New Internationalist

Killing distrust

Issue 368

Kwabena Sarpong Akosah reports on a fast-growing co-op in Ghana.

If persons who haven’t wielded cutlasses before are making money from cocoa purchasing, why not ourselves?’ This was said to be the motivating refrain of the founding father of Kuapa Kokoo, the late Nana Frimpong Abeberese, a fetish priest and renowned cocoa farmer.

Kuapa is the only cocoa farmers’ co-operative in Ghana. Though there is a National Cocoa, Coffee and Sheanut Farmers’ Association, it does not have much appeal. And there are a good many farmers who have no faith in co-operatives either. Their cynicism has historical roots. In the past, leaders of such groups turned them into wings of the ruling political party, to serve their own selfish ends. The suspicion has stayed with many farmers to this day.

Kuapa is steadily killing that distrust. From an original membership of 200 in 1993 the total is now approaching 50,000. Some farmers in the Ashanti region – one of Ghana’s key cocoa-producing areas – believe the secret of Kuapa’s success lies in a ‘foundation ritual’ performed by Nana Abeberese. Others laugh this off as a joke. Travelling across the cocoa-growing regions, I can sense that the name itself has a measure of attraction. From Twi, the most widely spoken language, ‘Kuapa Kokoo’ can loosely be translated as ‘excellent cocoa farming’.

What makes Kuapa particularly useful is the social programmes it undertakes in several cocoa-growing communities. In Nankese, a village in the Eastern Region, it has provided corn mills and palm-oil extractors which help women to generate additional income. There is also a microcredit scheme for women who want to go into other agricultural activities, like vegetable farming or small-scale (‘backyard’) poultry rearing. Kuapa currently runs about 150 projects across the cocoa belt.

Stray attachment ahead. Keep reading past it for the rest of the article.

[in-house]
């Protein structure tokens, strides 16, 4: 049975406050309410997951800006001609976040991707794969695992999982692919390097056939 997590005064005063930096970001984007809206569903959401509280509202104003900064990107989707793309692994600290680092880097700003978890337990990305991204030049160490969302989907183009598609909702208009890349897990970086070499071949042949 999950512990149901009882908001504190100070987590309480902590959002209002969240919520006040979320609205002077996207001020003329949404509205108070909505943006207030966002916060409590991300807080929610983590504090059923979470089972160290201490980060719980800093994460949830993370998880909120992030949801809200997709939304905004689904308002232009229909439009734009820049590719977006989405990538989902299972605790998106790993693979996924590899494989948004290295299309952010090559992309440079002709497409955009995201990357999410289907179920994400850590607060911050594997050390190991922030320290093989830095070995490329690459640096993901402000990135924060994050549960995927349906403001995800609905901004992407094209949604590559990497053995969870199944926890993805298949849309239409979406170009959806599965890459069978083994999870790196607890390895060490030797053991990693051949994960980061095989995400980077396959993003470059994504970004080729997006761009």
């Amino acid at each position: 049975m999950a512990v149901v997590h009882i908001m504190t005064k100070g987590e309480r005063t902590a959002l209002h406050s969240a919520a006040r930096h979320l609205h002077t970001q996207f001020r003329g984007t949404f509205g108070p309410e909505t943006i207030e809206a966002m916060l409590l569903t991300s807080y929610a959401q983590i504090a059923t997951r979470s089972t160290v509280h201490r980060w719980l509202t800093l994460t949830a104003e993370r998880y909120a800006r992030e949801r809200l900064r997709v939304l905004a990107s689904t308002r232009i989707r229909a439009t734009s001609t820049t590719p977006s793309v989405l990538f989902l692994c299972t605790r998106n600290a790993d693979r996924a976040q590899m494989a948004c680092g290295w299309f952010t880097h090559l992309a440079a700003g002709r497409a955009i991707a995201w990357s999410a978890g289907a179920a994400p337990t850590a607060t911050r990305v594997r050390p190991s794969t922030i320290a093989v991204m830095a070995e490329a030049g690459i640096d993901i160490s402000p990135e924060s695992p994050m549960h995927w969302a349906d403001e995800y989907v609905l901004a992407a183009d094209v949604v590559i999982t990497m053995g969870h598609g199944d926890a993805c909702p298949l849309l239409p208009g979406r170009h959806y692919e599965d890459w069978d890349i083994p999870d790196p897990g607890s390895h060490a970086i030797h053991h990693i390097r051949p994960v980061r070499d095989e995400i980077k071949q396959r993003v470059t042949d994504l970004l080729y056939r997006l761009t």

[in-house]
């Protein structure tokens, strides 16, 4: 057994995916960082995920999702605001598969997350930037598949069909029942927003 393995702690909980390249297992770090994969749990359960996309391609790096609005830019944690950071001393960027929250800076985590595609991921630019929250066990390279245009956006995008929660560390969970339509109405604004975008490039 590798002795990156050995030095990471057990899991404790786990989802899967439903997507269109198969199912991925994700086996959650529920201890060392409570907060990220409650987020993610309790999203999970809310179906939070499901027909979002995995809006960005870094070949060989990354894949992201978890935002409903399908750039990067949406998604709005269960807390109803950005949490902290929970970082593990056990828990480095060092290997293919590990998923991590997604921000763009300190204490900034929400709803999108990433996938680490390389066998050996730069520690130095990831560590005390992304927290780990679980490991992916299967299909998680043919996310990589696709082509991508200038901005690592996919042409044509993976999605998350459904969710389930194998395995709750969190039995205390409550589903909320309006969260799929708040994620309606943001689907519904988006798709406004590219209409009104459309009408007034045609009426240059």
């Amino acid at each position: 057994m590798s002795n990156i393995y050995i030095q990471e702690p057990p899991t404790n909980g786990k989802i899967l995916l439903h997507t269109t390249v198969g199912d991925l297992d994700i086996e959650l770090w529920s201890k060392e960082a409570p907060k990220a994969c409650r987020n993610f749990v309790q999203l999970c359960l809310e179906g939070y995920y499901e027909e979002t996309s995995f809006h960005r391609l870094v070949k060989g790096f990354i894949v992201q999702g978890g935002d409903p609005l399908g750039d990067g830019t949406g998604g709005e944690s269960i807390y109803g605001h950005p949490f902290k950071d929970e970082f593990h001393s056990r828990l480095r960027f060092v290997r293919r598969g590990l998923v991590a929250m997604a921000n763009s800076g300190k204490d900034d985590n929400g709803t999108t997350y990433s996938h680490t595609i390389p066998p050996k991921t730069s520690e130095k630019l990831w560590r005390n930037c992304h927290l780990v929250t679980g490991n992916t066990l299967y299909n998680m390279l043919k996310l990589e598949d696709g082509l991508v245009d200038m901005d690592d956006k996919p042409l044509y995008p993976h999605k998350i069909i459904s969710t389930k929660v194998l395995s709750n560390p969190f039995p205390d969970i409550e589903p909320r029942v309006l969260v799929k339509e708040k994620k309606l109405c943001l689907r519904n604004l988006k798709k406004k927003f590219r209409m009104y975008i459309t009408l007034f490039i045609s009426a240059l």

Such services have been made possible largely because of fair trade. Kuapa sells only about four per cent of its annual cocoa purchases to fair-trade organizations, mostly in Europe. But the additional monetary value of this is about $200,000 – a ‘princely’ sum in Ghana.

For now, Kuapa represents hope for the Ghanaian cocoa farmer.

Kwabena Sarpong Akosah works as a freelance journalist in Kumasi.

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This article was originally published in issue 368

New Internationalist Magazine issue 368
Issue 368

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New Internationalist Magazine Issue 436

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